The Bahamas - Life expectancy at birth, total (years)

The value for Life expectancy at birth, total (years) in The Bahamas was 75.37 as of 2015. As the graph below shows, over the past 55 years this indicator reached a maximum value of 75.37 in 2015 and a minimum value of 62.73 in 1960.

Definition: Life expectancy at birth indicates the number of years a newborn infant would live if prevailing patterns of mortality at the time of its birth were to stay the same throughout its life.

Source: Derived from male and female life expectancy at birth from sources such as: (1) United Nations Population Division. World Population Prospects, (2) Census reports and other statistical publications from national statistical offices, (3) Eurostat: Demograp

See also:

Year Value
1960 62.73
1961 63.07
1962 63.41
1963 63.74
1964 64.06
1965 64.37
1966 64.68
1967 64.99
1968 65.29
1969 65.58
1970 65.86
1971 66.15
1972 66.42
1973 66.69
1974 66.96
1975 67.22
1976 67.48
1977 67.73
1978 67.97
1979 68.22
1980 68.46
1981 68.70
1982 68.93
1983 69.16
1984 69.39
1985 69.61
1986 69.83
1987 70.04
1988 70.25
1989 70.45
1990 70.63
1991 70.79
1992 70.93
1993 71.05
1994 71.15
1995 71.26
1996 71.39
1997 71.55
1998 71.75
1999 71.98
2000 72.25
2001 72.55
2002 72.84
2003 73.13
2004 73.39
2005 73.64
2006 73.86
2007 74.06
2008 74.25
2009 74.43
2010 74.60
2011 74.76
2012 74.91
2013 75.07
2014 75.22
2015 75.37

Development Relevance: Mortality rates for different age groups (infants, children, and adults) and overall mortality indicators (life expectancy at birth or survival to a given age) are important indicators of health status in a country. Because data on the incidence and prevalence of diseases are frequently unavailable, mortality rates are often used to identify vulnerable populations. And they are among the indicators most frequently used to compare socioeconomic development across countries.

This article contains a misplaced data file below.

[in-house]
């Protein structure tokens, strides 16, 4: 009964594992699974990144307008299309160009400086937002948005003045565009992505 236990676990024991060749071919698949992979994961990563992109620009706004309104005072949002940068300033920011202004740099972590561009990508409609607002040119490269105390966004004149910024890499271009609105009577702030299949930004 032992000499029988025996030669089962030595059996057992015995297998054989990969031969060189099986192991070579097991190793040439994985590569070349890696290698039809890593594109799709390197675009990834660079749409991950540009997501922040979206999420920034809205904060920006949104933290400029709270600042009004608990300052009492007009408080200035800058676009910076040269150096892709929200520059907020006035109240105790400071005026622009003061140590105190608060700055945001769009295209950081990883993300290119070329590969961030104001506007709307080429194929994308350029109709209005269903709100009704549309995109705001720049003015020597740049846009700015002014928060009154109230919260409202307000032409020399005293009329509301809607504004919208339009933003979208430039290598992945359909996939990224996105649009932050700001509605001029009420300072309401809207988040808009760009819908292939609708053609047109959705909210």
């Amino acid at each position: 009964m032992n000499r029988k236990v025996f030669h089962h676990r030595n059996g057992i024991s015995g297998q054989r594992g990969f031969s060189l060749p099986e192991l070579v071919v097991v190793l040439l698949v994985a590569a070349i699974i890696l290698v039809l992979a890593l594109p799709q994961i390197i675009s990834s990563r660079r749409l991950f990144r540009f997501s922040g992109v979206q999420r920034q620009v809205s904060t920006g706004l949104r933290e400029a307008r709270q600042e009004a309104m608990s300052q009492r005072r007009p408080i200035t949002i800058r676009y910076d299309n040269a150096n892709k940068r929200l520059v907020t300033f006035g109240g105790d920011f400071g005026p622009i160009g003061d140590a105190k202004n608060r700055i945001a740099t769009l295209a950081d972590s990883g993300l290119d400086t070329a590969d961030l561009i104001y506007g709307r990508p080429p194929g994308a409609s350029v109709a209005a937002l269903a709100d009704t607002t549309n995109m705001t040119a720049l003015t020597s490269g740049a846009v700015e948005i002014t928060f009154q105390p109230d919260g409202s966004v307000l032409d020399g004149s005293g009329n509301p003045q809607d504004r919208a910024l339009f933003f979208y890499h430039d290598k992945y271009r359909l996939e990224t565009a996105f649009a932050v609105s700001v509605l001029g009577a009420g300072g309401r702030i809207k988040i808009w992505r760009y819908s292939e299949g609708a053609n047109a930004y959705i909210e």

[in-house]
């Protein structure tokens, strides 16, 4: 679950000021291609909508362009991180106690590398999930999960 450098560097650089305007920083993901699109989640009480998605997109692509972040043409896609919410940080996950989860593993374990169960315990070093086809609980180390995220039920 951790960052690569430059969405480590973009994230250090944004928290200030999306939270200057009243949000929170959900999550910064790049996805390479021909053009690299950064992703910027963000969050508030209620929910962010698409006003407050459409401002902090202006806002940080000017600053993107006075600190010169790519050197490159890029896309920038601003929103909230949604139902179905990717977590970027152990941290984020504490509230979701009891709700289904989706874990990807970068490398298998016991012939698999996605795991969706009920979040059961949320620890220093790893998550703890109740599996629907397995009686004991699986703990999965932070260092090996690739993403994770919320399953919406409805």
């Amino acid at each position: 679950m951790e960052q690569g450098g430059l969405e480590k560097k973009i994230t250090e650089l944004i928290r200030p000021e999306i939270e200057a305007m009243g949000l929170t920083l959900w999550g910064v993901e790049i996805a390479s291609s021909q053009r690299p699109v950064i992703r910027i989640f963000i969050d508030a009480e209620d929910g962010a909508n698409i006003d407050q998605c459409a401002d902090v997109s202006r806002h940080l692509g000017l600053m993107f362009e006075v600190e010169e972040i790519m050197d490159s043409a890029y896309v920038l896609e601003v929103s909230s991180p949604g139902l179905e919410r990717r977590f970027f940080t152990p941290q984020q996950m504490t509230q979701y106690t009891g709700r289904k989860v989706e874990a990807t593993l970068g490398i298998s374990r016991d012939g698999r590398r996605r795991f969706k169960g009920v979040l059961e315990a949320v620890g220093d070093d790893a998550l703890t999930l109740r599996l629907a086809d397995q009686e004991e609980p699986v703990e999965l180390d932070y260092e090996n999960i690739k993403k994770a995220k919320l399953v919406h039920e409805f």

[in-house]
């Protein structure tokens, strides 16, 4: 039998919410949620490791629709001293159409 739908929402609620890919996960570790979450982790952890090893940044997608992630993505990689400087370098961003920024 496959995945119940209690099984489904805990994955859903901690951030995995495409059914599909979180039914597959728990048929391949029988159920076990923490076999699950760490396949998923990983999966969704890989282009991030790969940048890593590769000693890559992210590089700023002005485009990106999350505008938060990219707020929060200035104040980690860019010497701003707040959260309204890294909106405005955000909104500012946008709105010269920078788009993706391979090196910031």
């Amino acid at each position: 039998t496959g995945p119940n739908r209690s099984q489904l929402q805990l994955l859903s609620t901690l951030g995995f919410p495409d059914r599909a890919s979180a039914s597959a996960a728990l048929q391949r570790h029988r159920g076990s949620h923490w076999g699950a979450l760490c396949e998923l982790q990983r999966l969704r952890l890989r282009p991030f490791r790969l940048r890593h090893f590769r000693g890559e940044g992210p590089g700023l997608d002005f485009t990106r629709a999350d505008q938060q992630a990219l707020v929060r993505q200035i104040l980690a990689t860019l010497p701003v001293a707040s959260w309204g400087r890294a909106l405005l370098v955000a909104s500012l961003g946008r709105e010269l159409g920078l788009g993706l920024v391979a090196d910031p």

Limitations and Exceptions: Annual data series from United Nations Population Division's World Population Prospects are interpolated data from 5-year period data. Therefore they may not reflect real events as much as observed data.

Statistical Concept and Methodology: Life expectancy at birth used here is the average number of years a newborn is expected to live if mortality patterns at the time of its birth remain constant in the future. It reflects the overall mortality level of a population, and summarizes the mortality pattern that prevails across all age groups in a given year. It is calculated in a period life table which provides a snapshot of a population's mortality pattern at a given time. It therefore does not reflect the mortality pattern that a person actually experiences during his/her life, which can be calculated in a cohort life table. High mortality in young age groups significantly lowers the life expectancy at birth. But if a person survives his/her childhood of high mortality, he/she may live much longer. For example, in a population with a life expectancy at birth of 50, there may be few people dying at age 50. The life expectancy at birth may be low due to the high childhood mortality so that once a person survives his/her childhood, he/she may live much longer than 50 years.

Aggregation method: Weighted average

Periodicity: Annual

Classification

Topic: Health Indicators

Sub-Topic: Mortality